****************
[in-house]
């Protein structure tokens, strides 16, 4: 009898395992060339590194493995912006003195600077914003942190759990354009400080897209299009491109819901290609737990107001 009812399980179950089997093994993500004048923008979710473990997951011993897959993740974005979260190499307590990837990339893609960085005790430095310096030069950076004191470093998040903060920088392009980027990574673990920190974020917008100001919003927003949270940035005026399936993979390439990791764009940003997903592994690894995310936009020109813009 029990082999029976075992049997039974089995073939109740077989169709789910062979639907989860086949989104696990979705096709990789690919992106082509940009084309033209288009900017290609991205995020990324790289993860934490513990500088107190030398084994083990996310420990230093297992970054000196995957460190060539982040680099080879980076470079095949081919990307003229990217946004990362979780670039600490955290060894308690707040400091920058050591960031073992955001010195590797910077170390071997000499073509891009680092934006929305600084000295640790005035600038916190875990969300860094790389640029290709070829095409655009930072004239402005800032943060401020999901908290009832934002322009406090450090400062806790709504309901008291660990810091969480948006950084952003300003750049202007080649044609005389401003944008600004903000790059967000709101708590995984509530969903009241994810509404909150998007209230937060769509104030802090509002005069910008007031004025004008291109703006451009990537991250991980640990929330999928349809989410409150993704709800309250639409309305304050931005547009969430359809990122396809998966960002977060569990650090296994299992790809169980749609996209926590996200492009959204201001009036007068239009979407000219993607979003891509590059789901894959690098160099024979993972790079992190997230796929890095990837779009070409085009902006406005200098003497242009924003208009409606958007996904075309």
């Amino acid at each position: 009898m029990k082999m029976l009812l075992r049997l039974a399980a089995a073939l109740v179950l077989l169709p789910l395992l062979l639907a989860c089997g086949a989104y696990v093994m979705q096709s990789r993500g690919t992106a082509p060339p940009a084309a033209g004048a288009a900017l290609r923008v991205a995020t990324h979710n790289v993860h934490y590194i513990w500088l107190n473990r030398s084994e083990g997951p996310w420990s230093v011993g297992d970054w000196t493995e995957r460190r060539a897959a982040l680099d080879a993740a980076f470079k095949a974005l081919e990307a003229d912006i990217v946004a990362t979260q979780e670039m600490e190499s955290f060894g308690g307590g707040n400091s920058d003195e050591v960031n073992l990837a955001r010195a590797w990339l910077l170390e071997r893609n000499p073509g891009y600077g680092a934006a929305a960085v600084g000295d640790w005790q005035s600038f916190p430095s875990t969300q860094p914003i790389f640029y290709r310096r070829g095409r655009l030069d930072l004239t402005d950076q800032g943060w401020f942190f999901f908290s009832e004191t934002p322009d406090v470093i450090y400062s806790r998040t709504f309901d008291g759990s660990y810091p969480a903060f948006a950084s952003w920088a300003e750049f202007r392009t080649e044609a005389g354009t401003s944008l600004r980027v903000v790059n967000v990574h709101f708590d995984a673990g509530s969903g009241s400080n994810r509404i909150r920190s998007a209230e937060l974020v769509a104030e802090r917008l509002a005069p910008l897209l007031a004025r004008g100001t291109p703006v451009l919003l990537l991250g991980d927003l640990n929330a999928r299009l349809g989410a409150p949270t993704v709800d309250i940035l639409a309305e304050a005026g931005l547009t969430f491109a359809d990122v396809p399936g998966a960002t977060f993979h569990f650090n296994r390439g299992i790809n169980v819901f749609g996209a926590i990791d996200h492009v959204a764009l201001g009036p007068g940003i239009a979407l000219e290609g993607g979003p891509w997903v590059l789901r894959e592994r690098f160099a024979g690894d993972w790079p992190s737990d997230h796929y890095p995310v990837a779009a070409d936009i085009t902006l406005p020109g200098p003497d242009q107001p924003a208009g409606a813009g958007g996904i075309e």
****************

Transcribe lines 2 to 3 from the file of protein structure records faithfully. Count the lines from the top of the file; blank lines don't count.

């Protein structure tokens, strides 16, 4: 009898395992060339590194493995912006003195600077914003942190759990354009400080897209299009491109819901290609737990107001 009812399980179950089997093994993500004048923008979710473990997951011993897959993740974005979260190499307590990837990339893609960085005790430095310096030069950076004191470093998040903060920088392009980027990574673990920190974020917008100001919003927003949270940035005026399936993979390439990791764009940003997903592994690894995310936009020109813009 029990082999029976075992049997039974089995073939109740077989169709789910062979639907989860086949989104696990979705096709990789690919992106082509940009084309033209288009900017290609991205995020990324790289993860934490513990500088107190030398084994083990996310420990230093297992970054000196995957460190060539982040680099080879980076470079095949081919990307003229990217946004990362979780670039600490955290060894308690707040400091920058050591960031073992955001010195590797910077170390071997000499073509891009680092934006929305600084000295640790005035600038916190875990969300860094790389640029290709070829095409655009930072004239402005800032943060401020999901908290009832934002322009406090450090400062806790709504309901008291660990810091969480948006950084952003300003750049202007080649044609005389401003944008600004903000790059967000709101708590995984509530969903009241994810509404909150998007209230937060769509104030802090509002005069910008007031004025004008291109703006451009990537991250991980640990929330999928349809989410409150993704709800309250639409309305304050931005547009969430359809990122396809998966960002977060569990650090296994299992790809169980749609996209926590996200492009959204201001009036007068239009979407000219993607979003891509590059789901894959690098160099024979993972790079992190997230796929890095990837779009070409085009902006406005200098003497242009924003208009409606958007996904075309």
């Amino acid at each position: 009898m029990k082999m029976l009812l075992r049997l039974a399980a089995a073939l109740v179950l077989l169709p789910l395992l062979l639907a989860c089997g086949a989104y696990v093994m979705q096709s990789r993500g690919t992106a082509p060339p940009a084309a033209g004048a288009a900017l290609r923008v991205a995020t990324h979710n790289v993860h934490y590194i513990w500088l107190n473990r030398s084994e083990g997951p996310w420990s230093v011993g297992d970054w000196t493995e995957r460190r060539a897959a982040l680099d080879a993740a980076f470079k095949a974005l081919e990307a003229d912006i990217v946004a990362t979260q979780e670039m600490e190499s955290f060894g308690g307590g707040n400091s920058d003195e050591v960031n073992l990837a955001r010195a590797w990339l910077l170390e071997r893609n000499p073509g891009y600077g680092a934006a929305a960085v600084g000295d640790w005790q005035s600038f916190p430095s875990t969300q860094p914003i790389f640029y290709r310096r070829g095409r655009l030069d930072l004239t402005d950076q800032g943060w401020f942190f999901f908290s009832e004191t934002p322009d406090v470093i450090y400062s806790r998040t709504f309901d008291g759990s660990y810091p969480a903060f948006a950084s952003w920088a300003e750049f202007r392009t080649e044609a005389g354009t401003s944008l600004r980027v903000v790059n967000v990574h709101f708590d995984a673990g509530s969903g009241s400080n994810r509404i909150r920190s998007a209230e937060l974020v769509a104030e802090r917008l509002a005069p910008l897209l007031a004025r004008g100001t291109p703006v451009l919003l990537l991250g991980d927003l640990n929330a999928r299009l349809g989410a409150p949270t993704v709800d309250i940035l639409a309305e304050a005026g931005l547009t969430f491109a359809d990122v396809p399936g998966a960002t977060f993979h569990f650090n296994r390439g299992i790809n169980v819901f749609g996209a926590i990791d996200h492009v959204a764009l201001g009036p007068g940003i239009a979407l000219e290609g993607g979003p891509w997903v590059l789901r894959e592994r690098f160099a024979g690894d993972w790079p992190s737990d997230h796929y890095p995310v990837a779009a070409d936009i085009t902006l406005p020109g200098p003497d242009q107001p924003a208009g409606a813009g958007g996904i075309e």